Broad Monitoring

IntelliView, Calgary, Alberta, has combined advanced video analytics and image processing technologies with thermal and color cameras to deliver live video feed analysis, real-time detection of user-defined events or objects, and instant reporting on alarm conditions at unmanned or semi-manned facilities. The system, now available through Emerson in western Canada and Schneider Electric, can handle a variety of duties, e.g., monitoring for leaks in liquid and wet gas pipelines, security intrusions at remote assets, flare stack flames and thermal temperature changes.

TransCanada Corp., Calgary, selected Intelliview’s camera systems in late 2015 for a year-long trial covering real-time pipeline leak detection and perimeter intrusion detection at one of its Alberta Keystone pipeline pump stations (Figure 3).

“TransCanada’s leak detection team completed their internal report on the trial at the end of 2016. Although we can’t talk in detail about how the deployment went, based on the findings we have seen, we are very pleased with both the performance and results from our technology and so are optimistic for good things in 2017 and 2018,” says IntelliView vice president sales and marketing Christopher Beadle.

TransCanada had two main priorities during the trial, he explains: “Firstly was the ability of our technology to see leaks — and they carried out a lot of simulations on this using various flow rates and simulated leak sizes. Secondly was our ability to keep false alarms to an extremely low level. This has always been one of our major differentiators, but over the period of the pilot we really got to appreciate how seriously false alarms are taken in this industry. We were good before, but even better following the trial.”

Beadle cites two main two drivers for chemical makers to choose IntelliView technology: demands from regulators and the companies’ own desire to boost environmental protection. “Typically, regulators respond to hazardous material leaks in unmanned areas by requiring the operator to have ‘continuous eyes on the site.’ That’s where our camera/analytic solution provides a very cost effective solution.” In addition, leading companies are seeking new ways to enhance their environmental efforts, he notes. “This is happening now and is indicative of industry-leading organizations committing to investigating the latest tools to enhance worker and environmental safety. Once they adopt the technology, I think it will eventually become more widely used.”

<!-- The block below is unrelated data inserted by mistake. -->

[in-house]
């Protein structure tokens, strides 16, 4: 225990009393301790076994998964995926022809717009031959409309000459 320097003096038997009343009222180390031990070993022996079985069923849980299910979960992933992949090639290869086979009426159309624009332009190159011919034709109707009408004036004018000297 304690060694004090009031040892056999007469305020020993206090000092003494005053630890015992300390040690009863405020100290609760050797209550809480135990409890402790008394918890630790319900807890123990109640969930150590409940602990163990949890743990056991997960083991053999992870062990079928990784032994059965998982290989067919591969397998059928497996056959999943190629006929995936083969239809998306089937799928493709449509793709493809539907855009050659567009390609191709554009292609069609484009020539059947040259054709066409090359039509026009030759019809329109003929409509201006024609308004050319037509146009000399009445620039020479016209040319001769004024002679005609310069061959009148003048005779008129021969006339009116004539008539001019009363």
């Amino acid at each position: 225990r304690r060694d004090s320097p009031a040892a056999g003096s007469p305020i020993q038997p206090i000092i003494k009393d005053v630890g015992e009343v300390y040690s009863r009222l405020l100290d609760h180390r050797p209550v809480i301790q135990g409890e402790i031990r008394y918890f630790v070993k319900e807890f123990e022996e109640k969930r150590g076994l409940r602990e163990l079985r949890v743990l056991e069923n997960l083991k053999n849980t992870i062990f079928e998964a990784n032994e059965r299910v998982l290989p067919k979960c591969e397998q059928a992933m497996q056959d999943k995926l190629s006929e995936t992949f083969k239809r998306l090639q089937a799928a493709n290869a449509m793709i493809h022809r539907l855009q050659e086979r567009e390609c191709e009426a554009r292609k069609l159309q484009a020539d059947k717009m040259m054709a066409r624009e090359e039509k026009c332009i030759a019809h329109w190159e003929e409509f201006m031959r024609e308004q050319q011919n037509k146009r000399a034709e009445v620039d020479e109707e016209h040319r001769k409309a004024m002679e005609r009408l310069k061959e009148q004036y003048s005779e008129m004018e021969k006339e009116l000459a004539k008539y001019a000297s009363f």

“Remember we are foremost an analytics company, so we are always refining what we can do; the aim here is for even fewer false alarms, increased camera sensitivity to detect even smaller leaks, and a series of object classifiers that will be able to distinguish between humans and animals, or other heat sources,” says Beadle.

Drones Arrive

For remote and difficult-to-access areas, drone-mounted sensors increasingly are becoming an option, too.

Aeromon, Helsinki, Finland, already has used its drone-mounted BH-8 sensor technology as a platform to monitor emissions from a variety of different sites, including refineries, gas transportation infrastructure, biomass storage and municipal waste treatment. BH-8 currently can measure 70 different gaseous compounds, together with particulate matter (Figure 4).

The sensor package has been specifically designed for both airborne and stationary measurements, and can simultaneously carry eight different gas sensors, radio communications and geolocation technology — all in a package that weighs under 800 g (1¾ lb). In addition, BH-8 is fully integrated with Aeromon’s Gasmon software and cloud service, providing automated web reports with data visualization.

The major advantage to chemical companies is the ability to measure or create a concentration map from a large area very quickly and cost-effectively, says R&D director Matti Irjala. “Our combination of static, hand-held and drone-mounted geospatial measurement configurations together with our real-time cloud-based analysis and emission visualization service — Aeromon cloud service (ACS) — enables our clients to save time and resources.”

“We have the same performance characteristics as with cost-effective wireless sensors but our solution allows our clients to get more complete results quicker than ever before, as difficult locations can be now easily reached and mapping can be done swiftly. Also, our cloud-based automatic reporting and calibration management makes the workflow leaner, which in turn gives companies more time to focus on actions based on their newly acquired information,” Irjala adds.

Regulations on the use of drones vary from country to country; in some nations, aviation laws require a person to have a license to operate a drone, he points out, adding that some harmonization efforts now are underway in Europe.

“Drones are an essential part of the ongoing IIOT revolution,” stresses Irjala.


Ottewell2Seán Ottewell is Chemical Processing's Editor at Large. You can email him at sottewell@putman.net.